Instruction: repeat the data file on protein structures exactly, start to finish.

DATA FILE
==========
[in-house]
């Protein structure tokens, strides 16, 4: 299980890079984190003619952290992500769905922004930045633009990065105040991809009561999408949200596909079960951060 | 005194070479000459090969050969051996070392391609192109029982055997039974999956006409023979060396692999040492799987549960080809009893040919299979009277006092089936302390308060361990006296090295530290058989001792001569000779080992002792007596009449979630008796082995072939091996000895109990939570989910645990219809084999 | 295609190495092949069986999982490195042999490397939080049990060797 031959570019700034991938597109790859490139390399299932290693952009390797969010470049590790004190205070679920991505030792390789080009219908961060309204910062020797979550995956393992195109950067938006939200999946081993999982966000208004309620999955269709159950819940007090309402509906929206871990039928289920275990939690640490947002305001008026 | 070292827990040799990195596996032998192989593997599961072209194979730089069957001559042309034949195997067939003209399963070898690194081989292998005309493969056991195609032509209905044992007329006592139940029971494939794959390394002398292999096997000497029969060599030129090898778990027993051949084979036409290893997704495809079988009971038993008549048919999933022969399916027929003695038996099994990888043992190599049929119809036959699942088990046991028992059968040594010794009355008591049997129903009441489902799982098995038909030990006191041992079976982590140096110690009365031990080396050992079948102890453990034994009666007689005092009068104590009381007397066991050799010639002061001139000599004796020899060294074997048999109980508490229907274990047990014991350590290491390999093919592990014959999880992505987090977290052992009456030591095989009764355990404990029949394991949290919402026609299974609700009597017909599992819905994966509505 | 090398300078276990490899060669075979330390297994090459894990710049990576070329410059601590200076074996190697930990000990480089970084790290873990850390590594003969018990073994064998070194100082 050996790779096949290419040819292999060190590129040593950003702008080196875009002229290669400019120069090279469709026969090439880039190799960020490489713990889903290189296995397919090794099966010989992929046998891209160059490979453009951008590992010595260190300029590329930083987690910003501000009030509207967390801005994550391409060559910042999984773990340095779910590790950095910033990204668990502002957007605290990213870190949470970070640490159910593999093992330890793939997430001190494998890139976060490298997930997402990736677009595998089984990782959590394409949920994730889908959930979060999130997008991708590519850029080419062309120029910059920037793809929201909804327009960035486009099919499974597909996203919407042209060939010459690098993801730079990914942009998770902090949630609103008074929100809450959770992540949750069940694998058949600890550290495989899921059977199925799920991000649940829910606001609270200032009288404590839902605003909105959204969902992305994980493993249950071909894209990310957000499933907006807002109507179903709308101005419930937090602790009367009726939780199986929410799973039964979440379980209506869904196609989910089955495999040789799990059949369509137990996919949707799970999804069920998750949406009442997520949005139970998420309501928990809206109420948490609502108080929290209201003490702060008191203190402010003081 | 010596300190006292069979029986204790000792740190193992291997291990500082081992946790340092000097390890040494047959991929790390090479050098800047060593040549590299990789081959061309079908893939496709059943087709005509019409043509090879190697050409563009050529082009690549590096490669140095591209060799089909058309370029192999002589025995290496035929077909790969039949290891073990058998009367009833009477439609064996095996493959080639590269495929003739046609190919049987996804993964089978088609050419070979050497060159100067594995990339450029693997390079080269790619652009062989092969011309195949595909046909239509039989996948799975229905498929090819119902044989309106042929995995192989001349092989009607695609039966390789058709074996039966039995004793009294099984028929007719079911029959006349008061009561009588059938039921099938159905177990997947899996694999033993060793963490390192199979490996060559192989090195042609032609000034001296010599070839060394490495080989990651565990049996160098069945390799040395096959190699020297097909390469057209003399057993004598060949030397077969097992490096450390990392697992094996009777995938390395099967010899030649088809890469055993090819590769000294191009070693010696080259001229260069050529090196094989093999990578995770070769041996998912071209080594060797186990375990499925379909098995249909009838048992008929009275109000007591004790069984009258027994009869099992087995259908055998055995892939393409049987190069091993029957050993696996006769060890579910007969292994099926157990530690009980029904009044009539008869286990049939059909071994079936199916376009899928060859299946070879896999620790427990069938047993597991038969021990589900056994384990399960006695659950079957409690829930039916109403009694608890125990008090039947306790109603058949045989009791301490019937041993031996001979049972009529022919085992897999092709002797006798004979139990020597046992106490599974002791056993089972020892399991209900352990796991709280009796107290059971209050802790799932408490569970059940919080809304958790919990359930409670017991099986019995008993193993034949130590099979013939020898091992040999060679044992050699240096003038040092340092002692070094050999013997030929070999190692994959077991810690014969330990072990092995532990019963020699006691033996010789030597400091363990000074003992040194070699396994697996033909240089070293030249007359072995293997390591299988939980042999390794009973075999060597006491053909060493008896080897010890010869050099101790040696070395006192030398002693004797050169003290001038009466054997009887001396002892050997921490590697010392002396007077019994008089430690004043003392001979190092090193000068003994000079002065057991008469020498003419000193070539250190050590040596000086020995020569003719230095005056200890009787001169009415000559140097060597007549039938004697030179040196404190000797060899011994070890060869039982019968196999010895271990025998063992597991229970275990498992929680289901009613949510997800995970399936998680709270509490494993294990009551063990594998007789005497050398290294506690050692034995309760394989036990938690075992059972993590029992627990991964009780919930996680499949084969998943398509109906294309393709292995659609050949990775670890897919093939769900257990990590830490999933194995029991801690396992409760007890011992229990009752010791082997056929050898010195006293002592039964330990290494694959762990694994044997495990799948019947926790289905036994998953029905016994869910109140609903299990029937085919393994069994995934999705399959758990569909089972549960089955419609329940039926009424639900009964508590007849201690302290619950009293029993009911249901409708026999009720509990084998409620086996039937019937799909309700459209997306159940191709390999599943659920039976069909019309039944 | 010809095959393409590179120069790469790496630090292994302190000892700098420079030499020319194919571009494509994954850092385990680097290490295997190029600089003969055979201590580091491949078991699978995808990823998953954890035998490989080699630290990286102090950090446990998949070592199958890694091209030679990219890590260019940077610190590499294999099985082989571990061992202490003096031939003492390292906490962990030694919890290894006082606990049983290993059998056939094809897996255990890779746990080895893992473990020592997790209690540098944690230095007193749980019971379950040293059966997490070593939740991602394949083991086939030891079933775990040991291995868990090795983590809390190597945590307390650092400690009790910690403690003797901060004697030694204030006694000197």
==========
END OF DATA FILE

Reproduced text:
[in-house]
């Protein structure tokens, strides 16, 4: 299980890079984190003619952290992500769905922004930045633009990065105040991809009561999408949200596909079960951060 | 005194070479000459090969050969051996070392391609192109029982055997039974999956006409023979060396692999040492799987549960080809009893040919299979009277006092089936302390308060361990006296090295530290058989001792001569000779080992002792007596009449979630008796082995072939091996000895109990939570989910645990219809084999 | 295609190495092949069986999982490195042999490397939080049990060797 031959570019700034991938597109790859490139390399299932290693952009390797969010470049590790004190205070679920991505030792390789080009219908961060309204910062020797979550995956393992195109950067938006939200999946081993999982966000208004309620999955269709159950819940007090309402509906929206871990039928289920275990939690640490947002305001008026 | 070292827990040799990195596996032998192989593997599961072209194979730089069957001559042309034949195997067939003209399963070898690194081989292998005309493969056991195609032509209905044992007329006592139940029971494939794959390394002398292999096997000497029969060599030129090898778990027993051949084979036409290893997704495809079988009971038993008549048919999933022969399916027929003695038996099994990888043992190599049929119809036959699942088990046991028992059968040594010794009355008591049997129903009441489902799982098995038909030990006191041992079976982590140096110690009365031990080396050992079948102890453990034994009666007689005092009068104590009381007397066991050799010639002061001139000599004796020899060294074997048999109980508490229907274990047990014991350590290491390999093919592990014959999880992505987090977290052992009456030591095989009764355990404990029949394991949290919402026609299974609700009597017909599992819905994966509505 | 090398300078276990490899060669075979330390297994090459894990710049990576070329410059601590200076074996190697930990000990480089970084790290873990850390590594003969018990073994064998070194100082 050996790779096949290419040819292999060190590129040593950003702008080196875009002229290669400019120069090279469709026969090439880039190799960020490489713990889903290189296995397919090794099966010989992929046998891209160059490979453009951008590992010595260190300029590329930083987690910003501000009030509207967390801005994550391409060559910042999984773990340095779910590790950095910033990204668990502002957007605290990213870190949470970070640490159910593999093992330890793939997430001190494998890139976060490298997930997402990736677009595998089984990782959590394409949920994730889908959930979060999130997008991708590519850029080419062309120029910059920037793809929201909804327009960035486009099919499974597909996203919407042209060939010459690098993801730079990914942009998770902090949630609103008074929100809450959770992540949750069940694998058949600890550290495989899921059977199925799920991000649940829910606001609270200032009288404590839902605003909105959204969902992305994980493993249950071909894209990310957000499933907006807002109507179903709308101005419930937090602790009367009726939780199986929410799973039964979440379980209506869904196609989910089955495999040789799990059949369509137990996919949707799970999804069920998750949406009442997520949005139970998420309501928990809206109420948490609502108080929290209201003490702060008191203190402010003081 | 010596300190006292069979029986204790000792740190193992291997291990500082081992946790340092000097390890040494047959991929790390090479050098800047060593040549590299990789081959061309079908893939496709059943087709005509019409043509090879190697050409563009050529082009690549590096490669140095591209060799089909058309370029192999002589025995290496035929077909790969039949290891073990058998009367009833009477439609064996095996493959080639590269495929003739046609190919049987996804993964089978088609050419070979050497060159100067594995990339450029693997390079080269790619652009062989092969011309195949595909046909239509039989996948799975229905498929090819119902044989309106042929995995192989001349092989009607695609039966390789058709074996039966039995004793009294099984028929007719079911029959006349008061009561009588059938039921099938159905177990997947899996694999033993060793963490390192199979490996060559192989090195042609032609000034001296010599070839060394490495080989990651565990049996160098069945390799040395096959190699020297097909390469057209003399057993004598060949030397077969097992490096450390990392697992094996009777995938390395099967010899030649088809890469055993090819590769000294191009070693010696080259001229260069050529090196094989093999990578995770070769041996998912071209080594060797186990375990499925379909098995249909009838048992008929009275109000007591004790069984009258027994009869099992087995259908055998055995892939393409049987190069091993029957050993696996006769060890579910007969292994099926157990530690009980029904009044009539008869286990049939059909071994079936199916376009899928060859299946070879896999620790427990069938047993597991038969021990589900056994384990399960006695659950079957409690829930039916109403009694608890125990008090039947306790109603058949045989009791301490019937041993031996001979049972009529022919085992897999092709002797006798004979139990020597046992106490599974002791056993089972020892399991209900352990796991709280009796107290059971209050802790799932408490569970059940919080809304958790919990359930409670017991099986019995008993193993034949130590099979013939020898091992040999060679044992050699240096003038040092340092002692070094050999013997030929070999190692994959077991810690014969330990072990092995532990019963020699006691033996010789030597400091363990000074003992040194070699396994697996033909240089070293030249007359072995293997390591299988939980042999390794009973075999060597006491053909060493008896080897010890010869050099101790040696070395006192030398002693004797050169003290001038009466054997009887001396002892050997921490590697010392002396007077019994008089430690004043003392001979190092090193000068003994000079002065057991008469020498003419000193070539250190050590040596000086020995020569003719230095005056200890009787001169009415000559140097060597007549039938004697030179040196404190000797060899011994070890060869039982019968196999010895271990025998063992597991229970275990498992929680289901009613949510997800995970399936998680709270509490494993294990009551063990594998007789005497050398290294506690050692034995309760394989036990938690075992059972993590029992627990991964009780919930996680499949084969998943398509109906294309393709292995659609050949990775670890897919093939769900257990990590830490999933194995029991801690396992409760007890011992229990009752010791082997056929050898010195006293002592039964330990290494694959762990694994044997495990799948019947926790289905036994998953029905016994869910109140609903299990029937085919393994069994995934999705399959758990569909089972549960089955419609329940039926009424639900009964508590007849201690302290619950009293029993009911249901409708026999009720509990084998409620086996039937019937799909309700459209997306159940191709390999599943659920039976069909019309039944 | 010809095959393409590179120069790469790496630090292994302190000892700098420079030499020319194919571009494509994954850092385990680097290490295997190029600089003969055979201590580091491949078991699978995808990823998953954890035998490989080699630290990286102090950090446990998949070592199958890694091209030679990219890590260019940077610190590499294999099985082989571990061992202490003096031939003492390292906490962990030694919890290894006082606990049983290993059998056939094809897996255990890779746990080895893992473990020592997790209690540098944690230095007193749980019971379950040293059966997490070593939740991602394949083991086939030891079933775990040991291995868990090795983590809390190597945590307390650092400690009790910690403690003797901060004697030694204030006694000197």